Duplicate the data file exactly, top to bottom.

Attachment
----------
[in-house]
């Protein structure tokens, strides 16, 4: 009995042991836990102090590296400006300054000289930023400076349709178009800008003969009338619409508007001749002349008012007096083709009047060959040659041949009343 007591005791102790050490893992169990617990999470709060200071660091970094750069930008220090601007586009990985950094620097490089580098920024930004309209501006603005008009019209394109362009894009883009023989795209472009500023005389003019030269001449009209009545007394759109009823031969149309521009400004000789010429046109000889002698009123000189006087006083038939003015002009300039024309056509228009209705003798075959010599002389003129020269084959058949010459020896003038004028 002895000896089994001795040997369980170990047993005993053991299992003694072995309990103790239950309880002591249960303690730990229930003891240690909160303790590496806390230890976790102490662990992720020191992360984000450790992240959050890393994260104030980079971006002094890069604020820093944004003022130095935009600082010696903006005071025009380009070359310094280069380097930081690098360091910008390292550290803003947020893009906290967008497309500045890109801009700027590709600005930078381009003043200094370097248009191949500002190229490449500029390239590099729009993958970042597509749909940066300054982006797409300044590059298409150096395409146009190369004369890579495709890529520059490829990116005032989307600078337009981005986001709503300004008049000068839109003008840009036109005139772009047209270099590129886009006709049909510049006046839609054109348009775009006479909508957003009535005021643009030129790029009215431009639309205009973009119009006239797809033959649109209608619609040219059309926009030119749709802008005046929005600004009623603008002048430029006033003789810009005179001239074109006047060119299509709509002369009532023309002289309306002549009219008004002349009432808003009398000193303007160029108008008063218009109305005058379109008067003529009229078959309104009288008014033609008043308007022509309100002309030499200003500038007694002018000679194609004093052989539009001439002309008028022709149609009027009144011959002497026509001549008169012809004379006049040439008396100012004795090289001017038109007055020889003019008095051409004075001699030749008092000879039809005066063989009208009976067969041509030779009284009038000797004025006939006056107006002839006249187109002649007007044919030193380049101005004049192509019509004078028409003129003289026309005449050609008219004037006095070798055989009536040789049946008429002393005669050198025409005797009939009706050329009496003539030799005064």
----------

[in-house]
């Protein structure tokens, strides 16, 4: 009995042991836990102090590296400006300054000289930023400076349709178009800008003969009338619409508007001749002349008012007096083709009047060959040659041949009343 007591005791102790050490893992169990617990999470709060200071660091970094750069930008220090601007586009990985950094620097490089580098920024930004309209501006603005008009019209394109362009894009883009023989795209472009500023005389003019030269001449009209009545007394759109009823031969149309521009400004000789010429046109000889002698009123000189006087006083038939003015002009300039024309056509228009209705003798075959010599002389003129020269084959058949010459020896003038004028 002895000896089994001795040997369980170990047993005993053991299992003694072995309990103790239950309880002591249960303690730990229930003891240690909160303790590496806390230890976790102490662990992720020191992360984000450790992240959050890393994260104030980079971006002094890069604020820093944004003022130095935009600082010696903006005071025009380009070359310094280069380097930081690098360091910008390292550290803003947020893009906290967008497309500045890109801009700027590709600005930078381009003043200094370097248009191949500002190229490449500029390239590099729009993958970042597509749909940066300054982006797409300044590059298409150096395409146009190369004369890579495709890529520059490829990116005032989307600078337009981005986001709503300004008049000068839109003008840009036109005139772009047209270099590129886009006709049909510049006046839609054109348009775009006479909508957003009535005021643009030129790029009215431009639309205009973009119009006239797809033959649109209608619609040219059309926009030119749709802008005046929005600004009623603008002048430029006033003789810009005179001239074109006047060119299509709509002369009532023309002289309306002549009219008004002349009432808003009398000193303007160029108008008063218009109305005058379109008067003529009229078959309104009288008014033609008043308007022509309100002309030499200003500038007694002018000679194609004093052989539009001439002309008028022709149609009027009144011959002497026509001549008169012809004379006049040439008396100012004795090289001017038109007055020889003019008095051409004075001699030749008092000879039809005066063989009208009976067969041509030779009284009038000797004025006939006056107006002839006249187109002649007007044919030193380049101005004049192509019509004078028409003129003289026309005449050609008219004037006095070798055989009536040789049946008429002393005669050198025409005797009939009706050329009496003539030799005064």